The Superfans like to fight melodramatic crime. I'd like to figure out who to talk to about how we are poisoning ourselves and our planet.07/08/2017 #1 CityVP 🐝 ManjitInteresting to learn what Tetrachromacy is. What is immediately relevant about this is, is that I also consequently learned that someone had put out a test for tetrachromacy on LinkedIn using the famous colour of dress thing that went viral and people went gaga over. Only in this case Snopes did a FACT CHECK and discovered that such a test was not true http://www.snopes.com/politics/medical/tetrachromacy.asp What the Snopes article however did do is provide some more background to the actual condition of 4 cones.
A BBC article provided interesting insight http://www.bbc.com/future/story/20140905-the-women-with-super-human-vision but I also question why I should be fascinated in a subject I have no way of verifying or practically apply, but there is a practical aspect to this, which is symbolized by the BBC article title. It shows me that most of us have a fascination with super-powers and so we are drawn into looking at people who possess abilities we can never possess. If I could overcome this fascination I could save time watching Super-Hero movies and turn more boring looking pursuits into new passions. After all this is all mental conditioning.
My takeaway from this learning today is that it is interesting to learn these tidbits of trivia but we as a people demonstrate a short-coming for due diligence and following up on stories that interest us. It seems the curse of social media is getting into a cycle of sharing stuff and engage that much like we engage channel surfing on TV. That behaviour simply informs me that my personal focus on questioning my own focus of attention is worthwhile. What others do with their attention is their business, but learning is mine, so nice buzz
- 06/08/2017What's a #PhD worth?
From the article:
Education: The PhD factory, Nature 472, 276-279 (2011)
- Producer03/08/2017Scientist used CRISPR to wipe out Gene error in human EmbryoScientists have, for the first time, successfully freed embryos of a piece of faulty DNA that causes deadly heart disease to run in families. It potentially opens the door to preventing 10,000 disorders that are passed down the generations.US teams...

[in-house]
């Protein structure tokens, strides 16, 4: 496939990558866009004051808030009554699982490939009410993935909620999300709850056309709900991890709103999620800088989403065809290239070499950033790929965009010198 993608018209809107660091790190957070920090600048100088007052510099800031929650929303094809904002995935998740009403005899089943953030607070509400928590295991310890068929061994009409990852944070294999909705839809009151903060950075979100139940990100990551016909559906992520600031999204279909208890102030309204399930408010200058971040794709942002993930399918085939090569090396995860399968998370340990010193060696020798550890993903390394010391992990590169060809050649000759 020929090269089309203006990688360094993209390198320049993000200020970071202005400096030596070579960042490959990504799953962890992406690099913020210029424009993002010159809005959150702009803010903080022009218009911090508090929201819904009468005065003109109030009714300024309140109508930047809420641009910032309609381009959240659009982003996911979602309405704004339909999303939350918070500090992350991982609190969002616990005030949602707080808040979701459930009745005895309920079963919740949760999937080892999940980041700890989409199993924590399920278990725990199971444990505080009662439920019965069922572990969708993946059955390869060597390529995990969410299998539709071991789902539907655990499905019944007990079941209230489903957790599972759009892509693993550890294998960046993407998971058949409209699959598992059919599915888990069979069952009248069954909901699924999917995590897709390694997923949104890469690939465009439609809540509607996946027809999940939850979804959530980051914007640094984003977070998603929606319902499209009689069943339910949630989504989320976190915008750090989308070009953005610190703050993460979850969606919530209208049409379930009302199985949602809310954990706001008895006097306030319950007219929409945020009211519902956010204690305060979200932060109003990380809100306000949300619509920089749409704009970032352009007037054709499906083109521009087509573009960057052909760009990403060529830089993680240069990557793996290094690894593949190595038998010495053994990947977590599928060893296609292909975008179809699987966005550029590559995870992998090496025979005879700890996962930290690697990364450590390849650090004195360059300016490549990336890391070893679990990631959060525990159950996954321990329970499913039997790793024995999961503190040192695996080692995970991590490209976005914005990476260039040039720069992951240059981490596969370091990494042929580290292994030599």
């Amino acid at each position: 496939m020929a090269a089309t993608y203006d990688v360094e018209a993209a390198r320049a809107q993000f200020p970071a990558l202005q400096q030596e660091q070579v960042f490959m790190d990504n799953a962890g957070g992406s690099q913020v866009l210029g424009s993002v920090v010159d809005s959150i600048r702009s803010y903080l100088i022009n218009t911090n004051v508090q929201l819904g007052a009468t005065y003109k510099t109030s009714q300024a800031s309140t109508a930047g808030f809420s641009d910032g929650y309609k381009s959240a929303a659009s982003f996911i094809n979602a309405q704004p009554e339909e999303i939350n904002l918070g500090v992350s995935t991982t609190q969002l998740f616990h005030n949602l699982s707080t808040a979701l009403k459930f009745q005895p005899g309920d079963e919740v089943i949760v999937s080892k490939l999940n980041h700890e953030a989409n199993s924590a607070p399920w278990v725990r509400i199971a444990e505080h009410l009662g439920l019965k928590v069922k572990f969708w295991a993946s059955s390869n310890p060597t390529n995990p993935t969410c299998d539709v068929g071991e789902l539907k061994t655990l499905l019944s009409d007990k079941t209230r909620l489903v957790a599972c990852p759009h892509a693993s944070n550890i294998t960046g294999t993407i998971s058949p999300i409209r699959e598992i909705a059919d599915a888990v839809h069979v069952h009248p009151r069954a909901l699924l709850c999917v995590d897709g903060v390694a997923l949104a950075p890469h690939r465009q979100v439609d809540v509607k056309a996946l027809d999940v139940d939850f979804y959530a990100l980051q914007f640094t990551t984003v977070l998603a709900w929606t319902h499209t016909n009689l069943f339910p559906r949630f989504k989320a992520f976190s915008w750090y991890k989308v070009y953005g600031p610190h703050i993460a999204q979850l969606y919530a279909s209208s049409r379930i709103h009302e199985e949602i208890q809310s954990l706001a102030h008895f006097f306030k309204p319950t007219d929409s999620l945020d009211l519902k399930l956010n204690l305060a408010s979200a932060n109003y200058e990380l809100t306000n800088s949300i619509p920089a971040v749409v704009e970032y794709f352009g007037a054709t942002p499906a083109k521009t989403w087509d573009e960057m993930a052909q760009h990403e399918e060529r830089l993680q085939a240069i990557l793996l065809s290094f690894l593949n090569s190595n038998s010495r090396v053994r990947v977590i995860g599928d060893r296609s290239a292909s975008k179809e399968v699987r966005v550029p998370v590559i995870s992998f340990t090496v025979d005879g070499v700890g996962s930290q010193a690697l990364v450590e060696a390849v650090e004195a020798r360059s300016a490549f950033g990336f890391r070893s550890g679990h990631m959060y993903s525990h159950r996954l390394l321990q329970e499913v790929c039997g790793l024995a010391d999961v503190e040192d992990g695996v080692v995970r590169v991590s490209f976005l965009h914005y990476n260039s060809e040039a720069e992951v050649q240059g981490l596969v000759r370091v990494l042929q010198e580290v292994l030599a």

- 18/04/2017Why Scientists Must Share Their Failuresblogs.scientificamerican.com We don’t ask people in other professions to do it, but it’s vital for speeding up progress in crucial areas of research from climate to medicine and public...
Comments19/04/2017 #1 Pamela 🐝 WilliamsImagine the millions/billions in research dollars that could be saved if scientists were willing to share their failed research.
I see a a huge roadblock in the fact that much of the research is conducted with corporate or education institution funds and they fear publication of failed results would be 'bad press' and threaten future funding of research
this article presents sound arguments for sharing not only the good, but the bad and the downright ugly!
- 27/02/2017In the week 4 paper, I included some details of my experience making social media decisions for The Lessons Project.
#research #socialmedia #strategy #phdlifeFahmeenaOdetta Moore on Twittertwitter.com “Week4 assignment submitted https://t.co/xLZwxdmz4V #research #socialmedia #strategy...
- 26/05/2016What is Operations Research?www.linkedin.com “Operations research is a scientific approach to problem-solving for executive management.” —H.M. Wagner (1969 Operations Research (OR), or operational research in the U.K, is a discipline that...
- Producer11/05/2016Happy 66th Anniversary National Science Foundation (1950-2016)Sixty-six years ago today on May 10, 1950 the National Science Foundation was established through Congressional passage of the National Science Foundation Act of 1950. The new science agency was envisioned to fund natural and social sciences,...